My father loved socializing and traveled to various places to meet with people, increasing the number of people who understood his ideas and loved his work, and he founded the Hokkaido Ceramics Association. He started the Hokkaido Ceramic Art Exhibition, a public competition, with the aim of spreading the culture of ceramics in Hokkaido. On the other hand, while helping my father with his work, I was creating avant-garde works under the influence of Sodeisha, and there was a time when I distanced myself from him because of the difference in direction, as the path I should take as an artist became clearer and I wanted to do things more freely. Around three years after my father’s death, an applicant for the association at the time consulted with me about the future management of the association. I thought, “The fact that I am being asked to do this suggests that my father must want me to take over,” and I became fully involved in the association at around age 46, having had no experience in public exhibitions. The judges who have worked for exhibitions include Mr. Shigeo Okuoka, art critic and former chairman, Mr. Norihide Abe, contemporary artist, and Mr. Tomoya Sato, art critic (and former director of the Sapporo Art Park Museum); They are well versed in the art world, have extensive interaction and can advise me on many aspects. Also, the Hokkaido Fire Mutual Insurance Cooperative Association, which sponsored the 50th anniversary of the Hokkaido Ceramic Art Exhibition, is also celebrating its 70th anniversary this year. We are always grateful for all the support we have received from various people on this occasion, which has enabled us to continue to exist.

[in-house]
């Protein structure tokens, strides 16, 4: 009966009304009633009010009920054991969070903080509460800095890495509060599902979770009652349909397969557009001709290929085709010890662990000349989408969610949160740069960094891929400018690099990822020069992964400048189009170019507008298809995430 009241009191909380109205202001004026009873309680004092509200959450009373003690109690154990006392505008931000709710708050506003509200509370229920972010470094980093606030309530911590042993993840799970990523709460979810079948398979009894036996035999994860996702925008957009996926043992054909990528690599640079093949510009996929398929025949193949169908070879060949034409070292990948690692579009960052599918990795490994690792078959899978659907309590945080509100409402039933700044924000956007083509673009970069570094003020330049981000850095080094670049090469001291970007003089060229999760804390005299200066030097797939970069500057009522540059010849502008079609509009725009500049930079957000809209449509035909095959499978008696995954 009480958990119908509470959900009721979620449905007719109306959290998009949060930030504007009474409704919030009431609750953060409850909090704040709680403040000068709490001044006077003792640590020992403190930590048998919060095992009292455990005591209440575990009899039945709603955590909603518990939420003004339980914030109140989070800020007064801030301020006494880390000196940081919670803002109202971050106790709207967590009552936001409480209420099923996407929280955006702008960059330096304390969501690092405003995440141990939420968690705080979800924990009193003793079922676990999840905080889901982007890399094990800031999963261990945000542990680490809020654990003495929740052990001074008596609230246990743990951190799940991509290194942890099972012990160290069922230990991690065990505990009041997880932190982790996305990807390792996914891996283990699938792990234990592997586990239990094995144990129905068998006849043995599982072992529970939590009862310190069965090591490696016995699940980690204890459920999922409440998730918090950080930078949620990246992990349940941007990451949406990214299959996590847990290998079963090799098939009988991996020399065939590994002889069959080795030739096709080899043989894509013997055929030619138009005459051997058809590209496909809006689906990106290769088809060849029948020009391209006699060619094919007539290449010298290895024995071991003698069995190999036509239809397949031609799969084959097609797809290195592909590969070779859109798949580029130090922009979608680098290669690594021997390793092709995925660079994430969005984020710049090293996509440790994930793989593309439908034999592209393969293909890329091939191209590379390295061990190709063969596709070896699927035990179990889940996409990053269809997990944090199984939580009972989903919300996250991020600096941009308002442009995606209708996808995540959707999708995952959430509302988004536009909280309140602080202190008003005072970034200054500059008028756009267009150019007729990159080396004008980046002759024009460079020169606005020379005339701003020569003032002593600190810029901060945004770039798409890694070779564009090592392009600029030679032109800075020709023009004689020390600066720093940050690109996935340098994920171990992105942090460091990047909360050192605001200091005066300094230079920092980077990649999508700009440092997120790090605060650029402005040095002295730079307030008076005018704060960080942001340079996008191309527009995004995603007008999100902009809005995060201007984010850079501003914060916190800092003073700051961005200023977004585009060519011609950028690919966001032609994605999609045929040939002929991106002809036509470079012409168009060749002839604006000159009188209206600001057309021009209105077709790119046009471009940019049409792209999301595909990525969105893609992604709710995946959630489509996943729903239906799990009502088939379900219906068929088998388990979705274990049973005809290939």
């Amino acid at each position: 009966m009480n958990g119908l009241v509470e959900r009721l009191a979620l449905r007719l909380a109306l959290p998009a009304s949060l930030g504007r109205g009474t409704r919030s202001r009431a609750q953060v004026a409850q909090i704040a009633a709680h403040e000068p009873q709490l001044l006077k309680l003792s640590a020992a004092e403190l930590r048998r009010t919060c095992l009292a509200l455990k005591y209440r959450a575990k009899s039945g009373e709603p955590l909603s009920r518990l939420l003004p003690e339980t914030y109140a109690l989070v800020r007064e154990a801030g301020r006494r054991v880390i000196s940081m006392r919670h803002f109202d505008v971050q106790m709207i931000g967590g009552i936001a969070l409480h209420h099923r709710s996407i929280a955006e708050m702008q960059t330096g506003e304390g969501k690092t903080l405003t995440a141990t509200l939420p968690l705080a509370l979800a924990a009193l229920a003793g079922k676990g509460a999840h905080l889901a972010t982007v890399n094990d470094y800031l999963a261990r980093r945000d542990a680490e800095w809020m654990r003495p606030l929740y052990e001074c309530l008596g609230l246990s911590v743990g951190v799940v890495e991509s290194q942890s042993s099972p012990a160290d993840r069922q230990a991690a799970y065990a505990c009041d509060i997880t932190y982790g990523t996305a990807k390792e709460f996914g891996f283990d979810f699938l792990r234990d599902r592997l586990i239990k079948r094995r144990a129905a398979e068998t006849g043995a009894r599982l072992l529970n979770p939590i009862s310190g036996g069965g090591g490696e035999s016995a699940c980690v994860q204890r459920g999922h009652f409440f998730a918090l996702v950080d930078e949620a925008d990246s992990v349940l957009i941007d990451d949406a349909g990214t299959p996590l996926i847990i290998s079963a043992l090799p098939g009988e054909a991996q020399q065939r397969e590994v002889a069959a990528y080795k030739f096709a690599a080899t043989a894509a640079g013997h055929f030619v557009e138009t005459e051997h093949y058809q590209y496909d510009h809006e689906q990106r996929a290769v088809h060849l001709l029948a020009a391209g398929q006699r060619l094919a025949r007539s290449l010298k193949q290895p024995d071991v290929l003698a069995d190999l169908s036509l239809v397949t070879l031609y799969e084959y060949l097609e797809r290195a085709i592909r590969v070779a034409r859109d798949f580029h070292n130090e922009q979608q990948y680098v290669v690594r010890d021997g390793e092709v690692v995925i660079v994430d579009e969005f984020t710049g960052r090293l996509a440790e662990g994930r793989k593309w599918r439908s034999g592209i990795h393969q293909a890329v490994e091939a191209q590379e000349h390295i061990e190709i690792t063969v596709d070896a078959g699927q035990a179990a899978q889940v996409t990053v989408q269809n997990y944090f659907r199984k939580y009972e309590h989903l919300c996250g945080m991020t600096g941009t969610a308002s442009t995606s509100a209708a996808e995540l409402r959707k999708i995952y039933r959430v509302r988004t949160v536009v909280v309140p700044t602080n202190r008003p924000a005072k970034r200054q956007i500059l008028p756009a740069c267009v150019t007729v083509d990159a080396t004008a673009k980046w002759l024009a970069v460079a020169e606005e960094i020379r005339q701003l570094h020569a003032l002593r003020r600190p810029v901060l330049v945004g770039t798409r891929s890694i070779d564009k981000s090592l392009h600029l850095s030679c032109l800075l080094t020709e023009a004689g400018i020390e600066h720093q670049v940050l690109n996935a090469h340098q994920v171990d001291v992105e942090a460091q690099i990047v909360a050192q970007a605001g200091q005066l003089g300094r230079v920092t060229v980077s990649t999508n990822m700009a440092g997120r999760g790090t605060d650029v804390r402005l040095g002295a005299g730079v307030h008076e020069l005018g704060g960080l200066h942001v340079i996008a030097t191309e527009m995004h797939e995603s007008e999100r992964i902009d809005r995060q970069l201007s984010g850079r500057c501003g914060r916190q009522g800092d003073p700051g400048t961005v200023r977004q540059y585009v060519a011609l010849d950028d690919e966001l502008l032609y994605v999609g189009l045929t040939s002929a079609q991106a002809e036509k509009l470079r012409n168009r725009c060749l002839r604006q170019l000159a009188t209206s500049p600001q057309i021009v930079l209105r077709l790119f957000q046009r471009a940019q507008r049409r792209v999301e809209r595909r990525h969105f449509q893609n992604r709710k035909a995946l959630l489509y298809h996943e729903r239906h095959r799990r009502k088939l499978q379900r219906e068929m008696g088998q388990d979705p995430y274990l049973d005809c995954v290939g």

The number of artists participating in these exhibitions seems to be on the decline on a national scale. How about your exhibition?
It is true that the number of applications has decreased this year due to the Corona pandemic. There is also the aging of the ceramic population. However, the number of participants in the ceramic art classes run by the association is increasing. It seems that more and more people are getting out of the things they have been holding back in order to Stay-Home and are thinking that they want to try something and cherish their private time.
Do you have any ideas for countermeasures?
I have thought about changing the application rules, but I think the most important thing is to make the exhibition more attractive. I hope that the public exhibition will motivate the artists to create their own works. By exhibiting your work at a venue, you can see it in a different way, as it is lined up among other people’s works. Public exhibitions are such an extraordinary space and a place where you can feel different things for yourself.
re you can experience such unusual and different spaces for yourself.
What are the future prospects for the association?
In Hokkaido, which is not a production center of ceramics, we have been building a foundation for the past 50 years by making ceramics a cultural business and increasing the population of ceramic artists. The range of expression of our members and friends has expanded, and in recent years, the level of their skills, in particular, has steadily improved. First of all, we would like to make both of next year’s public exhibitions more interesting so that everyone will be able to appreciate the rich individuality of the works of art again.